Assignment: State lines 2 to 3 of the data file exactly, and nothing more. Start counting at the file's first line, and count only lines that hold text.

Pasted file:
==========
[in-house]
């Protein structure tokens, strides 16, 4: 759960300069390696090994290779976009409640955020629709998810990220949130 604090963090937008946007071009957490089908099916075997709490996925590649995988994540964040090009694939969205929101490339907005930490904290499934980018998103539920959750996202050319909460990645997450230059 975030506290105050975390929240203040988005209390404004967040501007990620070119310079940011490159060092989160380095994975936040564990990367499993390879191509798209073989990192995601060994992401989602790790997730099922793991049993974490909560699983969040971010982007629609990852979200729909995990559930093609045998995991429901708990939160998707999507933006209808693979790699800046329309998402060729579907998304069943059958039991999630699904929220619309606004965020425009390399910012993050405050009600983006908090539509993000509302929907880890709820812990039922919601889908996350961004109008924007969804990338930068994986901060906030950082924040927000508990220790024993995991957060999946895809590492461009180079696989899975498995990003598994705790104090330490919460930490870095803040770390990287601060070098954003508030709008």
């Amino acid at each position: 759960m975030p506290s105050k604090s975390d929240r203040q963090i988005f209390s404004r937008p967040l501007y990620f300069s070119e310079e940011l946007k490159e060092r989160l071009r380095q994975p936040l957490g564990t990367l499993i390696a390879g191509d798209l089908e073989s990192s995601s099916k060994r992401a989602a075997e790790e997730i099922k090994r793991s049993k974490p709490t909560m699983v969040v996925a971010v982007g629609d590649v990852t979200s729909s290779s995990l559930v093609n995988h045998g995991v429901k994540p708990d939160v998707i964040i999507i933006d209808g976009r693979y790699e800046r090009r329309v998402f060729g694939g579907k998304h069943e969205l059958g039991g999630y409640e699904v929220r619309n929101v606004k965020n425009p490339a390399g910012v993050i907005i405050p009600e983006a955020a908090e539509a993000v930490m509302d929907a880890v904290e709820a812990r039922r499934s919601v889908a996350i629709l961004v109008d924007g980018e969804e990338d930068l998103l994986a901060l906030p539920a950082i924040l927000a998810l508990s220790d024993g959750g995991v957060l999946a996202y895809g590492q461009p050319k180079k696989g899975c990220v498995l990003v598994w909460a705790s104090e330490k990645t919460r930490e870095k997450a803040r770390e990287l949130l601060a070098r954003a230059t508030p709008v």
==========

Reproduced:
């Protein structure tokens, strides 16, 4: 759960300069390696090994290779976009409640955020629709998810990220949130 604090963090937008946007071009957490089908099916075997709490996925590649995988994540964040090009694939969205929101490339907005930490904290499934980018998103539920959750996202050319909460990645997450230059 975030506290105050975390929240203040988005209390404004967040501007990620070119310079940011490159060092989160380095994975936040564990990367499993390879191509798209073989990192995601060994992401989602790790997730099922793991049993974490909560699983969040971010982007629609990852979200729909995990559930093609045998995991429901708990939160998707999507933006209808693979790699800046329309998402060729579907998304069943059958039991999630699904929220619309606004965020425009390399910012993050405050009600983006908090539509993000509302929907880890709820812990039922919601889908996350961004109008924007969804990338930068994986901060906030950082924040927000508990220790024993995991957060999946895809590492461009180079696989899975498995990003598994705790104090330490919460930490870095803040770390990287601060070098954003508030709008």
């Amino acid at each position: 759960m975030p506290s105050k604090s975390d929240r203040q963090i988005f209390s404004r937008p967040l501007y990620f300069s070119e310079e940011l946007k490159e060092r989160l071009r380095q994975p936040l957490g564990t990367l499993i390696a390879g191509d798209l089908e073989s990192s995601s099916k060994r992401a989602a075997e790790e997730i099922k090994r793991s049993k974490p709490t909560m699983v969040v996925a971010v982007g629609d590649v990852t979200s729909s290779s995990l559930v093609n995988h045998g995991v429901k994540p708990d939160v998707i964040i999507i933006d209808g976009r693979y790699e800046r090009r329309v998402f060729g694939g579907k998304h069943e969205l059958g039991g999630y409640e699904v929220r619309n929101v606004k965020n425009p490339a390399g910012v993050i907005i405050p009600e983006a955020a908090e539509a993000v930490m509302d929907a880890v904290e709820a812990r039922r499934s919601v889908a996350i629709l961004v109008d924007g980018e969804e990338d930068l998103l994986a901060l906030p539920a950082i924040l927000a998810l508990s220790d024993g959750g995991v957060l999946a996202y895809g590492q461009p050319k180079k696989g899975c990220v498995l990003v598994w909460a705790s104090e330490k990645t919460r930490e870095k997450a803040r770390e990287l949130l601060a070098r954003a230059t508030p709008v």